Squaric acid, DPCP and Steroid Injections for Alopecia areata
Alopecia areata is an autoimmune hair loss condition. Patients often develop circular or oval shaped patches of hair loss first. However, some patients go on to develop more widespread hair loss while others regrow their hair back.
There are at least 25 treatment options for alopecia areata that a dermatologist can offer. One generally starts with the safest options before moving down the list of potential treatments.
See previous article: TREATMENT OPTIONS FOR ALOPECIA AREATA
Squaric acid, DPCP and Steroid injections
Alopecia areata is understood to be an autoimmune disease. What this means is that the body’s immune system is somehow primed to attack the hair. (It’s probalby also true to say that the body’s hair follicles are also ‘primed’ to call the immune system over to it as well).
When a biopsy is performed from the scalp of a patient with alopecia areata, what is generally seen are inflammatory cells called lymphocytes around the base of hairs. In this inflammatory soup, hair follicles simply can’t grow well and leave the scalp. Treatments that reduce a specific type of inflammation called lymphocytic inflammation are helpful for many patients with alopecia areata. These treatments include topical steroids, steroid injections, as well as a wide variety of immunosuppressive pills. Topical steroids and steroid injections are generally considered first line in the treatment of localized alopecia areata (i.e. alopecia areata confined to a few patches).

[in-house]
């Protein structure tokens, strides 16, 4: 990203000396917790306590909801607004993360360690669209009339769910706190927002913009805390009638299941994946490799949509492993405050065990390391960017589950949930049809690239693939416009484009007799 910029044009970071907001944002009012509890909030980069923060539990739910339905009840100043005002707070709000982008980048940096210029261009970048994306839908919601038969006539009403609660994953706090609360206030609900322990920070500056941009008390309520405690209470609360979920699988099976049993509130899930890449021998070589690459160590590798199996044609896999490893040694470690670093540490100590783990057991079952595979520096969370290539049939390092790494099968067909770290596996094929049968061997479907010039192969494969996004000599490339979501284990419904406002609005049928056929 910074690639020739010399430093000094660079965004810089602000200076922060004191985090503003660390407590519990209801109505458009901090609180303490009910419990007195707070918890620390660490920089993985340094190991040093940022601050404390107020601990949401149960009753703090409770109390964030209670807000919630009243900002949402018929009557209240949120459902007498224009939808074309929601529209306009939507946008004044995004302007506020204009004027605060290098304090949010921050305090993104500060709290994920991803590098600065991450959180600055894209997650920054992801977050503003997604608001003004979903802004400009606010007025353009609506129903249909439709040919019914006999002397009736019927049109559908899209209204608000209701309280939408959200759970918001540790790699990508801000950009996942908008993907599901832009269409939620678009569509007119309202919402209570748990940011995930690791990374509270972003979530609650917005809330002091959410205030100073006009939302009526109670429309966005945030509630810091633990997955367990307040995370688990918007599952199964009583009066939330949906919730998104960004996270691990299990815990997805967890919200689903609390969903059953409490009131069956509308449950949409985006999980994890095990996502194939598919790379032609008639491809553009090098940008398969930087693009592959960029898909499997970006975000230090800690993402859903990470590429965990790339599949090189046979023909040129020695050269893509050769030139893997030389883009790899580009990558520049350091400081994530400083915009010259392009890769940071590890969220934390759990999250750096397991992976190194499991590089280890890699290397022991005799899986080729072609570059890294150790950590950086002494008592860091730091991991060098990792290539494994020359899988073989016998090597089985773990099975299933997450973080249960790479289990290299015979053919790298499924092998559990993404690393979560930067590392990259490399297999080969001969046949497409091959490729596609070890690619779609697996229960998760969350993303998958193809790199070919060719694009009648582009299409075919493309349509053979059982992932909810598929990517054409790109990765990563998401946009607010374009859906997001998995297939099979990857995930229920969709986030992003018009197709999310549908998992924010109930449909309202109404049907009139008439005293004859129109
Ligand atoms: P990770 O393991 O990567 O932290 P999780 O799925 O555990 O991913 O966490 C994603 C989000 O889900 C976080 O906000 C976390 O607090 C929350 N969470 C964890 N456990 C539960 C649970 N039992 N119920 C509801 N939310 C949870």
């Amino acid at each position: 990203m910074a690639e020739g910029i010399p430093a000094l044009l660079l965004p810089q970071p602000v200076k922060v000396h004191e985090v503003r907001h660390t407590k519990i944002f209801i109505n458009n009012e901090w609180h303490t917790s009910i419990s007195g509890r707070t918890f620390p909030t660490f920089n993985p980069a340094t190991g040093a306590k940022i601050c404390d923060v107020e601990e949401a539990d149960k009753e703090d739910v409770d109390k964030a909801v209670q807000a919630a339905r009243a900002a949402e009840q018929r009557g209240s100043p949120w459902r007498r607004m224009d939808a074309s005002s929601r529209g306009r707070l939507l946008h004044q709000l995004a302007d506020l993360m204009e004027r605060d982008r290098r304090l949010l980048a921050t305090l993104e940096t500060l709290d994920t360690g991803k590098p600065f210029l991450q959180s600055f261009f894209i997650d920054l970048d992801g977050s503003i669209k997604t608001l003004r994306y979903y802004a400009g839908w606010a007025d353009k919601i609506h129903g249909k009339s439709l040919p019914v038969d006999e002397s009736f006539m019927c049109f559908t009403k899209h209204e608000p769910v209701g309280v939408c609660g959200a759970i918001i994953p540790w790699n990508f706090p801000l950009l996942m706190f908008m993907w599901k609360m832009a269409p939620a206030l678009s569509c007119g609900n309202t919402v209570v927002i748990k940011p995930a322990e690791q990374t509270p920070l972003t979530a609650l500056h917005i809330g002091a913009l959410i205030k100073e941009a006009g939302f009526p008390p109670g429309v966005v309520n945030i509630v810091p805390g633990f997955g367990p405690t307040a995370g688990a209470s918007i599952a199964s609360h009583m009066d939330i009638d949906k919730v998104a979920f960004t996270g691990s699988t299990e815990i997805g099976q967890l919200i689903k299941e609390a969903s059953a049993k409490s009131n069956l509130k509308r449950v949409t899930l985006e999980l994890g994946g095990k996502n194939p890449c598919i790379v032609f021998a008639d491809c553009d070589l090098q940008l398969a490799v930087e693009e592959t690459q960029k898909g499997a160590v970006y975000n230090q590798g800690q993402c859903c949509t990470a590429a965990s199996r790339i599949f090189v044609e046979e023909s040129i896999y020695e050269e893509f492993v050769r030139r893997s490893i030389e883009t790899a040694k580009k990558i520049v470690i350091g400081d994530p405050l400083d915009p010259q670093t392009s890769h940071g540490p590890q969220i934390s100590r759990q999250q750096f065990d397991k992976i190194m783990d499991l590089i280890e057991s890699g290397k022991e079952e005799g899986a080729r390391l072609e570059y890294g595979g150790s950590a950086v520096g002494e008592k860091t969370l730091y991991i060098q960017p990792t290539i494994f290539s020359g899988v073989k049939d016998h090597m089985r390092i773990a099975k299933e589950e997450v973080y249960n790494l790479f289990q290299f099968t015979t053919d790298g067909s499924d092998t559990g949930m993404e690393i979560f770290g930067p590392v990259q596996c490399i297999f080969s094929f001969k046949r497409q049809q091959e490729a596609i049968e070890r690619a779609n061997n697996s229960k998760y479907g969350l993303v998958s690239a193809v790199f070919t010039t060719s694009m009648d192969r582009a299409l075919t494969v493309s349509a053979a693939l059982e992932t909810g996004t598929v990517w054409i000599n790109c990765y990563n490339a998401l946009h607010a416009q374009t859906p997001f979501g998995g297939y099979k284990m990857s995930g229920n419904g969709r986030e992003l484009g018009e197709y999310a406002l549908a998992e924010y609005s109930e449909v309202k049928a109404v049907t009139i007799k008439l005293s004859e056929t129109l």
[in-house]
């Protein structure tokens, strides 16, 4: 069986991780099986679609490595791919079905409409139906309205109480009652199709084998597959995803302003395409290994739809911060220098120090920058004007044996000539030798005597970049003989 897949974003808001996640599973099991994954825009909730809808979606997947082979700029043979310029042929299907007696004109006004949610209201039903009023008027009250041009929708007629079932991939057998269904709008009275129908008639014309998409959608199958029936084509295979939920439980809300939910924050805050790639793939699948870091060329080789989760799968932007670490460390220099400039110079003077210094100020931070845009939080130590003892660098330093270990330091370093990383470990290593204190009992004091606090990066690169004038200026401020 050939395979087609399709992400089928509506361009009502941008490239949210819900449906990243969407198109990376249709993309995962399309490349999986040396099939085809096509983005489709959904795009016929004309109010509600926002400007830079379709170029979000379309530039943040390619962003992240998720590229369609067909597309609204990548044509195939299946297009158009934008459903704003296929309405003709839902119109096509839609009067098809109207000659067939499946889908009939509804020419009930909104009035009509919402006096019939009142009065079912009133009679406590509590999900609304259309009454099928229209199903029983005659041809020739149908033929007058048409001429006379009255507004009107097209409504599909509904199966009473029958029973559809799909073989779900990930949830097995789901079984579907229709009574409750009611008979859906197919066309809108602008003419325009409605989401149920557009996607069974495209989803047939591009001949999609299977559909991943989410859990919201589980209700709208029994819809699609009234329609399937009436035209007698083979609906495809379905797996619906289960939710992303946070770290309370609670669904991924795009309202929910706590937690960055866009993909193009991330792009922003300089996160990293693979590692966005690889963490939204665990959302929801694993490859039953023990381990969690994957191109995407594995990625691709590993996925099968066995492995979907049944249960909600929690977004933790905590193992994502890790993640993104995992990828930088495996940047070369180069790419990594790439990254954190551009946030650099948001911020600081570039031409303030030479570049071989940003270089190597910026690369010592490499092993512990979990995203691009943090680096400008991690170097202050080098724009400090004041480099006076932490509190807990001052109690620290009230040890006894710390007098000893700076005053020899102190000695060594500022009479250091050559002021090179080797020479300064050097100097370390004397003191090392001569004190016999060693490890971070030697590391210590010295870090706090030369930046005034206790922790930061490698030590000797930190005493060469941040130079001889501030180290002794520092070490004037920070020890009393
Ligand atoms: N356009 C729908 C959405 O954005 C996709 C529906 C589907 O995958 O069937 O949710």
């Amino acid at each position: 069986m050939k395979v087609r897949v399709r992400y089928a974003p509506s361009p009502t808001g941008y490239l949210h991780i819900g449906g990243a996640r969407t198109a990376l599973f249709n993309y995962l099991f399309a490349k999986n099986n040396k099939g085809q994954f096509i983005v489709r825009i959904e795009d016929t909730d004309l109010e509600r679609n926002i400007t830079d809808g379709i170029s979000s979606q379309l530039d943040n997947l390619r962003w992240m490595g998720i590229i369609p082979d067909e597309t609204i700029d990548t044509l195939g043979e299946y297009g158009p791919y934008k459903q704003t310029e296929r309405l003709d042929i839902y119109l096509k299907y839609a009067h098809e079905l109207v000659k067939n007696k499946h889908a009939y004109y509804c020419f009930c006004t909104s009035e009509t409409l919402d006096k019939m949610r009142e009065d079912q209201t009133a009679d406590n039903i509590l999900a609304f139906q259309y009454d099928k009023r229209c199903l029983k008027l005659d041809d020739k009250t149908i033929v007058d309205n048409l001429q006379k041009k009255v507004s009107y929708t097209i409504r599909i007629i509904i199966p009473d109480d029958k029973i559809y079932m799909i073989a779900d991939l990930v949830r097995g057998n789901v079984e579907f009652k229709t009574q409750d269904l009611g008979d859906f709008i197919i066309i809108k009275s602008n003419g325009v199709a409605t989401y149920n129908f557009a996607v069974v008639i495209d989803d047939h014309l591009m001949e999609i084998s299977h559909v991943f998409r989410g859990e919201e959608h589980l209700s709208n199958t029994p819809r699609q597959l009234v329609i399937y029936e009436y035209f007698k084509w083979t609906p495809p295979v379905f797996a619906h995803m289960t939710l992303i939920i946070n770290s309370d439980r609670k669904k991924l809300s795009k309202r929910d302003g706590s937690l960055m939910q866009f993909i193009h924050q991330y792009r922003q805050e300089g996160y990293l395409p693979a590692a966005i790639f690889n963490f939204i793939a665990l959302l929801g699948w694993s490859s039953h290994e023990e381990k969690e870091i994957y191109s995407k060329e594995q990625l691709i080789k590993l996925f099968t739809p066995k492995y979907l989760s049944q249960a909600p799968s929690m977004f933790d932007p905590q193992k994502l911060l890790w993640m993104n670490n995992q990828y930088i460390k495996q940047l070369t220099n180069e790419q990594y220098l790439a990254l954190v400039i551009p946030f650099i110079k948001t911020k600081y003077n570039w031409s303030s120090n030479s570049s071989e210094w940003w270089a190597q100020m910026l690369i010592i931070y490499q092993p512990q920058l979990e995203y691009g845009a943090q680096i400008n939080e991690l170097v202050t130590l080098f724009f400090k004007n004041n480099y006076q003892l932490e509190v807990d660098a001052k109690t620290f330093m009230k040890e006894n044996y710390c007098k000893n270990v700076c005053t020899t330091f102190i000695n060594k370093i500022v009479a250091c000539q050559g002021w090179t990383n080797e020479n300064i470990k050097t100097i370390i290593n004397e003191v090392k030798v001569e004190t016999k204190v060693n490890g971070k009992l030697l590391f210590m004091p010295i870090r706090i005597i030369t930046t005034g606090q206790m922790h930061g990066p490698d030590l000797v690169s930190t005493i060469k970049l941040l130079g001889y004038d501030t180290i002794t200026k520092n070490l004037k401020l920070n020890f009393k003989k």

Squaric acid dibutyl ester (SADBE) and diphencyprone (DPCP) are unique weekly topical scalp treatments that do not directly reduce inflammation but rather redirect where in the scalp the inflammation ends up and also the specific type of inflammation that gets created. The same is true with anthralin, although anthralin causes ‘irritation’ rather than true allergy. When SADBE or DPCP are applied to the scalp, an allergic reaction develops on the scalp and this directs the immune system focus away from the hair follcile and towards the scalp skin instead. When anthralin is applied to the scalp, an irritant reaction develops on the scalp and this directs the immune system focus away from the hair follcile and towards the scalp skin instead.
Can Squaric acid or DPCP be used with Steroid Injection Treatments?
Even though squaric acid, DPCP and steroid injections are three important treatments for alopecia areata, the they can not be used together. The treatments work completely opposite each other. Squaric acid or DPCP activates inflammation and causes redness, scale and dermatitis. Steroid injections stop inflammation and remove redness, scale and dermatitis. The treatments essentially cancel each other if used too close together. The same is true with anthralin - anthralin and steroid injections don’t generally go together.
Dr. Jeff Donovan is a Canadian and US board certified dermatologist specializing exclusively in hair loss. To schedule a consultation, please call the Whistler office at 604.283.1887